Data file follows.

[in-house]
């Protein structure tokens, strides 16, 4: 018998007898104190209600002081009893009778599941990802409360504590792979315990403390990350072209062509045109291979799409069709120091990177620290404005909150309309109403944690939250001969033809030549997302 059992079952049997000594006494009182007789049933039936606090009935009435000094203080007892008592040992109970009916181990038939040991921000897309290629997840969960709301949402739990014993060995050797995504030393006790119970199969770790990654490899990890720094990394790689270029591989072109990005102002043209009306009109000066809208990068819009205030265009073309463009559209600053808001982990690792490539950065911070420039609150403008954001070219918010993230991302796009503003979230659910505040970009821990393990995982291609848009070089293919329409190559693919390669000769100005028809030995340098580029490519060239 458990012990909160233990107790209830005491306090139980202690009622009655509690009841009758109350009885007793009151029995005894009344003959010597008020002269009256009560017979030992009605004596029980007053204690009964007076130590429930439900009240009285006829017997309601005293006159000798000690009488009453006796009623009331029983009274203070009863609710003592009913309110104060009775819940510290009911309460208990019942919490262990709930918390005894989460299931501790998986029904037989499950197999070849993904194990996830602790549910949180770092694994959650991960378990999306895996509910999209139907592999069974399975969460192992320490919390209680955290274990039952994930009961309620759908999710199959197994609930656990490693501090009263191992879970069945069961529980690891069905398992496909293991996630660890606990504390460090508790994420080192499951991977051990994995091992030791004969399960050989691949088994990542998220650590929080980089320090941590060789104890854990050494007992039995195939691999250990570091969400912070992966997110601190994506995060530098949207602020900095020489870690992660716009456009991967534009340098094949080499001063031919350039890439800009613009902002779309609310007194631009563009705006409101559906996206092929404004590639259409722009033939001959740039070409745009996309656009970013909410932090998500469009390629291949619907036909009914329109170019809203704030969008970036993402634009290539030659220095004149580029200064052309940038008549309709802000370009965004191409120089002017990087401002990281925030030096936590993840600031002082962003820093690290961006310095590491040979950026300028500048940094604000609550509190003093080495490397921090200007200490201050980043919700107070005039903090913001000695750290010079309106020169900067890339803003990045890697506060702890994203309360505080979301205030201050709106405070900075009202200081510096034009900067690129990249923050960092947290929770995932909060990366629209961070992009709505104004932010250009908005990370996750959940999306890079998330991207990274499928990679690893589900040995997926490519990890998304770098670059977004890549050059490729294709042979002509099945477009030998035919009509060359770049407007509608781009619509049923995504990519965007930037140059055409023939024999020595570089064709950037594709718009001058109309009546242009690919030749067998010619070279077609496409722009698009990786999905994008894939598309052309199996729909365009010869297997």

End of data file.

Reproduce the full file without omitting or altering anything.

[in-house]
């Protein structure tokens, strides 16, 4: 018998007898104190209600002081009893009778599941990802409360504590792979315990403390990350072209062509045109291979799409069709120091990177620290404005909150309309109403944690939250001969033809030549997302 059992079952049997000594006494009182007789049933039936606090009935009435000094203080007892008592040992109970009916181990038939040991921000897309290629997840969960709301949402739990014993060995050797995504030393006790119970199969770790990654490899990890720094990394790689270029591989072109990005102002043209009306009109000066809208990068819009205030265009073309463009559209600053808001982990690792490539950065911070420039609150403008954001070219918010993230991302796009503003979230659910505040970009821990393990995982291609848009070089293919329409190559693919390669000769100005028809030995340098580029490519060239 458990012990909160233990107790209830005491306090139980202690009622009655509690009841009758109350009885007793009151029995005894009344003959010597008020002269009256009560017979030992009605004596029980007053204690009964007076130590429930439900009240009285006829017997309601005293006159000798000690009488009453006796009623009331029983009274203070009863609710003592009913309110104060009775819940510290009911309460208990019942919490262990709930918390005894989460299931501790998986029904037989499950197999070849993904194990996830602790549910949180770092694994959650991960378990999306895996509910999209139907592999069974399975969460192992320490919390209680955290274990039952994930009961309620759908999710199959197994609930656990490693501090009263191992879970069945069961529980690891069905398992496909293991996630660890606990504390460090508790994420080192499951991977051990994995091992030791004969399960050989691949088994990542998220650590929080980089320090941590060789104890854990050494007992039995195939691999250990570091969400912070992966997110601190994506995060530098949207602020900095020489870690992660716009456009991967534009340098094949080499001063031919350039890439800009613009902002779309609310007194631009563009705006409101559906996206092929404004590639259409722009033939001959740039070409745009996309656009970013909410932090998500469009390629291949619907036909009914329109170019809203704030969008970036993402634009290539030659220095004149580029200064052309940038008549309709802000370009965004191409120089002017990087401002990281925030030096936590993840600031002082962003820093690290961006310095590491040979950026300028500048940094604000609550509190003093080495490397921090200007200490201050980043919700107070005039903090913001000695750290010079309106020169900067890339803003990045890697506060702890994203309360505080979301205030201050709106405070900075009202200081510096034009900067690129990249923050960092947290929770995932909060990366629209961070992009709505104004932010250009908005990370996750959940999306890079998330991207990274499928990679690893589900040995997926490519990890998304770098670059977004890549050059490729294709042979002509099945477009030998035919009509060359770049407007509608781009619509049923995504990519965007930037140059055409023939024999020595570089064709950037594709718009001058109309009546242009690919030749067998010619070279077609496409722009698009990786999905994008894939598309052309199996729909365009010869297997």